Friday, March 7, 2008

Of domains and filenames…

Quick and dirty overview:

When you make a link to a page on our library web site, use the full domain name:


When linking to an index (or default) file within a folder (often index.html) and you omit the index/deafult file name to shorten the URL, make sure to terminate the URL with a trailing slash.


Okay, a bit more for those interested (or looking to while away a Friday afternoon):

I just wanted to make a quick post about URLs for library web pages (I am deep into finishing up our ARL Spec Survey right now, so I'll make a longer regular update this weekend). There are a myriad of external policy influences that play into this, as well as internal systems issues at play (which I will detail in an upcoming best practices documentation in the CMS and off my WTCC web site) but what it boils down to is this: when you are preparing communications that include links to the library, keep two things in mind. First, the proper domain name to use is (currently, you never know when we may have an external policy decision that changes this):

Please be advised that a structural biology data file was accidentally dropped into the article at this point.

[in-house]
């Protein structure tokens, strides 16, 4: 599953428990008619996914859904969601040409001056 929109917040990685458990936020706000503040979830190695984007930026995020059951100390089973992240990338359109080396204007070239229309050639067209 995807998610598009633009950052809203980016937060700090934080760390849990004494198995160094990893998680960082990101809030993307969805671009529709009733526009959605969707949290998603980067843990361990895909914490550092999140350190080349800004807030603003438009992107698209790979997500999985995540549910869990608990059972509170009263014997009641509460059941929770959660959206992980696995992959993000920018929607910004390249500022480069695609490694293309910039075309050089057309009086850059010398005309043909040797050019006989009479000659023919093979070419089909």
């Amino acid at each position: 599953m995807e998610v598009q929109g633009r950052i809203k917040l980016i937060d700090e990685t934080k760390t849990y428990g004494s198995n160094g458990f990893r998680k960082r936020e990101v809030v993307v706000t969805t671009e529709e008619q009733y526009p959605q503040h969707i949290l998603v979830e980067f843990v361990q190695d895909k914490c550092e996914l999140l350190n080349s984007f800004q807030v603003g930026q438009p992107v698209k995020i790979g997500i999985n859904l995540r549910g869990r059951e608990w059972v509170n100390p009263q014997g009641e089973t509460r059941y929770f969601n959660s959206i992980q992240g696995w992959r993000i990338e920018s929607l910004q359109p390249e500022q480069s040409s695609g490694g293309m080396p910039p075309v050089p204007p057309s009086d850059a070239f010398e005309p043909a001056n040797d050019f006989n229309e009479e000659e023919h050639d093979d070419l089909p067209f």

Although library ISD has done their best to catch all variations of this, like the most common one, (and trust me, there are many more variations, and I'm not going to list them, mostly because I don't want the mere mention of them to accidentally perpetuate their use) we all should really use from now on. Although in some (maybe even most) cases a variation of this domain will work, to ensure that it will 100% of the time, regardless of if your content is on the the old web server or the new CMS, use the full domain, .

A related issue arises when we publicize truncated URLs when people are linking to the index.html page within a directory. For instance, let say we have a top level folder called "myfiles" and an index.html page within that folder. The proper URL to publicize in that case is:

Again, ISD has implemented several helper applications on our various web servers to push variations of this (like ) to the correct file, but not all of the systems we use will catch this 100% of the time (again, look for future best practices documentation for the long-winded and technical explanation of why this is), so please do not use these incorrect approaches in the future just because they _seem_ to have worked in the past.

On a related note, it's a good practice to have your web sites/folders/pages posted for testing before distributing documentation that includes URLs, even is this means simply putting up a page stub that you'll complete later.